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would you share your shellac removal process with me?

Posted by marcydc (My Page) on
Tue, Oct 26, 10 at 16:44

I have a 95 year old Edwardian with dark shellac wood through the dining room, foyer, staircase. Ceiling beams. Lots of door trims.

Cleaning with denatured alcohol and rags works, but this will likely take me a few years to finish at this pace. I'll also probably need a couple of dozen gallons of alcohol and many more boxes of rags(I already cleaned out the paint store down the street of 1 gal d.a. and now have to wait for Friday for their next shipment!).

The process isn't all that messy and I don't have to worry about dripping the alcohol onto the floors since it has no effect there. A stripper certainly would require more prep and cleanup (and keeping the cat out of the way). But it might be worth the effort if I can knock out a window in a few hours...

Is there something that has worked well for you that maybe I am missing? Is there a way to reuse the rags? I feel so wasteful!

Here's some pics. Thanks for any help!

Anyone know what that light colored stuff between the layers of shellac is? Seems to make a striped effect on the trim that has it.

Also, any ideas what kind of what this trim is? (house is in San Francisco).


Follow-Up Postings:

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RE: would you share your shellac removal process with me?

I use a chemical stripper called Kutzit, which contains methylene chloride as the prime ingredient. It breaks down the shellac instead of dissolving it the way alcohol does. W/alky, it never seems to really come all off, you're just moving it around, and it takes so many rags to clean it up. So I use the "hot stuff".
The tan paint looks like a base color paint for faux bois (imitation wood graining).
The wood is probably fir, but maybe it's redwood. The door pictured is almost certainly fir.
Casey


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RE: would you share your shellac removal process with me?

You are going to have to make some hard decisions.

If the wood has faux bois, stripping it is likely to reveal rather plain wood that may not look very good with a clear finish (think poplar or other very plain wood).

You are liable to have an even harder job trying to do any 'restoration' besides applying a coat of paint to the wood.


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RE: would you share your shellac removal process with me?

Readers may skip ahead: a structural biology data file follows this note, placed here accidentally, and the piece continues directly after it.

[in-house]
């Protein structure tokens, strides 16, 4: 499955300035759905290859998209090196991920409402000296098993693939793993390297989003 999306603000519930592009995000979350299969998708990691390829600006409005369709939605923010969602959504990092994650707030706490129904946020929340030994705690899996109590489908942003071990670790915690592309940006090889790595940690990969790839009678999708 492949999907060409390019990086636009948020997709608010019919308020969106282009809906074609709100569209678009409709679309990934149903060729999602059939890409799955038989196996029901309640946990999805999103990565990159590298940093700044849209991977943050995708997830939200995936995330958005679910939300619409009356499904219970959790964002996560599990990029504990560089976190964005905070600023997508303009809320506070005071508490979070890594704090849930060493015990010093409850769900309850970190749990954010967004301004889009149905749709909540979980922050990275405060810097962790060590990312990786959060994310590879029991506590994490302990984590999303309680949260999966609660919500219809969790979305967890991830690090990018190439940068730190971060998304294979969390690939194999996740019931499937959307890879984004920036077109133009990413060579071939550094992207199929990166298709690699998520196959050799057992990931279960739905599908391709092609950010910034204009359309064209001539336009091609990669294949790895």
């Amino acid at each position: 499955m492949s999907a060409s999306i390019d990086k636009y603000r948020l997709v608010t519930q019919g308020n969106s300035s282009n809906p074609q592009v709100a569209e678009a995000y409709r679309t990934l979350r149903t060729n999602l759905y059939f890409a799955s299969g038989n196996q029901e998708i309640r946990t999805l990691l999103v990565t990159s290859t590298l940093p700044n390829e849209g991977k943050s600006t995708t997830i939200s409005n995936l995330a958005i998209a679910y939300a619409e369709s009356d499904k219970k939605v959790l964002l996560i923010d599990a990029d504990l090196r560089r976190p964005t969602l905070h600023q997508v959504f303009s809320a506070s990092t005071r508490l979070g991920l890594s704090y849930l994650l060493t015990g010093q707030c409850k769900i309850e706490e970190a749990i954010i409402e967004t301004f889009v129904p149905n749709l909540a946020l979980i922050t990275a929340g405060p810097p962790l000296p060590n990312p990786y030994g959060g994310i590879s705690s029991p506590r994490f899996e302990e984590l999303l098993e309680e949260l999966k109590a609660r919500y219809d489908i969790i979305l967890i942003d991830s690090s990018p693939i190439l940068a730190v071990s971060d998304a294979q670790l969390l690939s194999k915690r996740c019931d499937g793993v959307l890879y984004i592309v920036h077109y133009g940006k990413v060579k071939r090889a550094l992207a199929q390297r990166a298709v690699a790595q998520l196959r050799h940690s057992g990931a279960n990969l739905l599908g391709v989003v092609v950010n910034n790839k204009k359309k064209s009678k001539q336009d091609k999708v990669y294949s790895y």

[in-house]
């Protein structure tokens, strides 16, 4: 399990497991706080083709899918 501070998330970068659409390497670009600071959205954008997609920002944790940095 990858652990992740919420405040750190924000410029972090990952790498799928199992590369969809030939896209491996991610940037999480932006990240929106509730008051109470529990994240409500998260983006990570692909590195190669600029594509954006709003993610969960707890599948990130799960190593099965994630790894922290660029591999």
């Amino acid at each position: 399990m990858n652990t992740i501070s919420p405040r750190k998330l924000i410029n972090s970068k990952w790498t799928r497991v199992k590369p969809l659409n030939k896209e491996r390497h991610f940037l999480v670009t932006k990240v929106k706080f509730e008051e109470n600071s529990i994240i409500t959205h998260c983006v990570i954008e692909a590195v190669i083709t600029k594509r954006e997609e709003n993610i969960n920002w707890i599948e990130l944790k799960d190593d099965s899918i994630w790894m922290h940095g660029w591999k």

The stripped faux bois wood is the last picture above.

I'd like it to be somewhat darker and am hoping the darker shellac will do that, but I don't think is a plain wood.

The baseboards in the dining room may not be the same wood - I haven't touched those yet. Maybe that is why they faux bois'd ?


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RE: would you share your shellac removal process with me?

I'd slow down and think about what you are proposing. Faux bois (or as it is known in NE, grain painting) is not just another decorative detail; it's an important period-specific technique that has more historical value than a simple coat of shellac that has discolored with age.

Think of it this way: say you have a period Victorian Painted Lady House but decided you didn't like a gaily painted house trimmed out with rows of scalloped siding and gingerbread. But you decided that you liked the plainness of a 17th c Connecticut Saltbox and so proceeded to take the Painted Lady details off and paint the carcase the pseudo-historic, muted New England-y colors that are popular right now. To me that's analogous to what you're describing.

Faux-bois may seem unattractively false to us, but it was very fashionable during its day. Simply stripping it off may reveal very plain, even cheap, wood that was never intended to be exposed without its decoration.

If gentle removal of the top layer doesn't work to lighten it up snd reveal the graining, then perhaps you should consider painting it instead. At least that will cover up and preseve what's there until someone who wants to deal with it comes along.

Removing faux-bois (unless you are planning to undertake the very expensive step of replacing it with a replica) is not restoring the house to "what it formerly was", but instead to a substitute based on 2010 fantasies of older structures.

I'm not saying it's not your choice to make, but please make it with all the facts before you.

Personally, I loathe grain painting, but I respect it as a very important 19th c technique. Where it appears in my house in exposed places, I go to some trouble to protect it under careful sealing and paint. In hidden places (backs of closet doors, for instance, for instance,) I leave it be. I'm sure the original inhabitants would be nonplussed that I have reversed their accepted decorative order: I have undisturbed grain painting preserved in less-public places, but cheerfully covered most of the fancy-room trim with paint, which they used primarily in the service areas.

Cleaning or stripping clear or tinted shellac to bare wood, when it was just orginally intended to be simply shellacked wood is one thing. But completely removing grain painting in the process to reveal the wood underneath is a false historicity and will really harm your building's decorative integrity, at least in my opinion.